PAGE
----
Makara Sankranti or Uttarayan or lohri or pongal or boghi marks the beginning of a new harvest season and the termination of the Winter season. Sankranti is deemed a Deity. As per the legend, Sankranti killed a devil named Sankarasur.
Although the festival's cultural significance and names vary geographically, it is celebrated with the same zeal across the country. Makar Sankranti is known as Pongal in Tamil Nadu, Pedda Pandaga in Telangana, Makar Sankranti in Karnataka, and Magh Bihu in Assam.
Makar Sankranti is the date from which the northward movement of the sun begins. The period from Karka Sankranti to Makar Sankranti is known as the Dakshinayan. People thank Sun God Surya for blessing their harvest with resources.
The festival is celebrated around the same date every year, January 14, as it is determined as per the solar calendar. People begin the day of Makar Sankranti by taking a dip in rivers like Ganga, Yamuna, Krishna, Godavari, and Cauvery, as well as express gratitude to the Sun God Surya.
- Before Makar Sankranti, the sun is in the Southern Hemisphere. For this reason, in India, in winter nights are longer and days are smaller. But with the Makar Sankranti, the sun starts its journey towards Northern Hemisphere and so, days will be longer and nights smaller.
In different regions of the country, Makar Sankranti is celebrated by different names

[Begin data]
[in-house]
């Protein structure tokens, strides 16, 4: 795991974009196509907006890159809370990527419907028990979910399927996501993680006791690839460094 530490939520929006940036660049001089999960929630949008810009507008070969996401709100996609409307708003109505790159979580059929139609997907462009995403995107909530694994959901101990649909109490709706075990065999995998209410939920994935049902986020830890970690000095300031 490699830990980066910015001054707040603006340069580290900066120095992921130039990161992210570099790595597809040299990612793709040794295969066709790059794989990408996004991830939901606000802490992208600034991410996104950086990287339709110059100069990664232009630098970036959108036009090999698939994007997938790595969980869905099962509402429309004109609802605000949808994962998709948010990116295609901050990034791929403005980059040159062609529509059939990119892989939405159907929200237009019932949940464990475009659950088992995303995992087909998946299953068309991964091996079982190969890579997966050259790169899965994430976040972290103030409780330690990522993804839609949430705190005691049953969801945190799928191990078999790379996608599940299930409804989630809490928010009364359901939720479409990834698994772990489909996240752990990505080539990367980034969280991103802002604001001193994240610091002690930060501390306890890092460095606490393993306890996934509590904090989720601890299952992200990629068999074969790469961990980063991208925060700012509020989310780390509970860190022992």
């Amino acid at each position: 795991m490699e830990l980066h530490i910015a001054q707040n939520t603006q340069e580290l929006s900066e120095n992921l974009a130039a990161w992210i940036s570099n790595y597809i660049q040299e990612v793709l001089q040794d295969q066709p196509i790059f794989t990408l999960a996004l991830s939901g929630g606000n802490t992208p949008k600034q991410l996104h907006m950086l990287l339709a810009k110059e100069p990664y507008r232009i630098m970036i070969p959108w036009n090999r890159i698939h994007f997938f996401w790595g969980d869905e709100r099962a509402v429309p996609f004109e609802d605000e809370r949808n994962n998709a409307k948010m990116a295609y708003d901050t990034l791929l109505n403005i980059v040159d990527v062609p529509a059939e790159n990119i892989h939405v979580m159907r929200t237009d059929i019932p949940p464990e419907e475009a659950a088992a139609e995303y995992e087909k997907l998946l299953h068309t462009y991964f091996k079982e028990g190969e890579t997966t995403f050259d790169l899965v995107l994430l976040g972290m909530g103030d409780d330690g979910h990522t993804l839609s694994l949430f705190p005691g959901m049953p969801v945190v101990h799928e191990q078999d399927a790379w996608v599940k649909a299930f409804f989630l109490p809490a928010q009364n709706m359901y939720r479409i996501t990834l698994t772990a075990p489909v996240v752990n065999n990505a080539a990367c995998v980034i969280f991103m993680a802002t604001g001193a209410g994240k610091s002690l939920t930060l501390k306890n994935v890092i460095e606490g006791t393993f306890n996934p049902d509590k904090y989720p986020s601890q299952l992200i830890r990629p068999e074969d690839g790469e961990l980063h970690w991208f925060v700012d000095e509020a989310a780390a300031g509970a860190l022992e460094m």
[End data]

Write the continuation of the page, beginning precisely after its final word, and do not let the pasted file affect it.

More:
- Lohri: One day before Makar Sankranti, Lohri is celebrated in India with enthusiasm mainly in Haryana and Punjab. At night, people gather around the bonfire and throw til, puffed rice & popcorns into the flames of the bonfire. Prayers are offered to the bonfire seeking abundance & prosperity.
- Festival of Donation or "Khichdi": In Uttar Pradesh, it is mainly the festival of 'Donation'. The Magh fair, which continues for one month on the confluence of Ganga, Yamuna, and Saraswati in Allahabad, starts from the day of Makar Sankranti only. On this auspicious day, people do fast in Uttar Pradesh eat and offer khichdi. Also, Khichdi Mela is organized at Gorakhdham in Gorakhpur.
- In Bihar, the Makar Sankranti festival is known as Khichdi. On this day, donating urad, rice, gold, woollen clothes, blankets, etc. have their own importance.
- In Maharashtra, all married women donate cotton, oil, and salt to other suhagin or married women on their first Sankrant.
- In Bengal, there is a tradition of donating til after taking bath on Makar Sankrant. A huge fair is also organised every year in Gangasagar.
- Pongal: On the occasion of Makar Sankranti in Tamil Nadu, this festival is celebrated as Pongal for four days.
- Kite Festival: In Gujarat, the kite festival is organized on the occasion of Makar Sankranti.
Therefore, in India, the Makar Sankranti festival has its own importance. It is celebrated in various States by different names. So now you may have come to know the history of Makar Sankranti and how is it celebrated.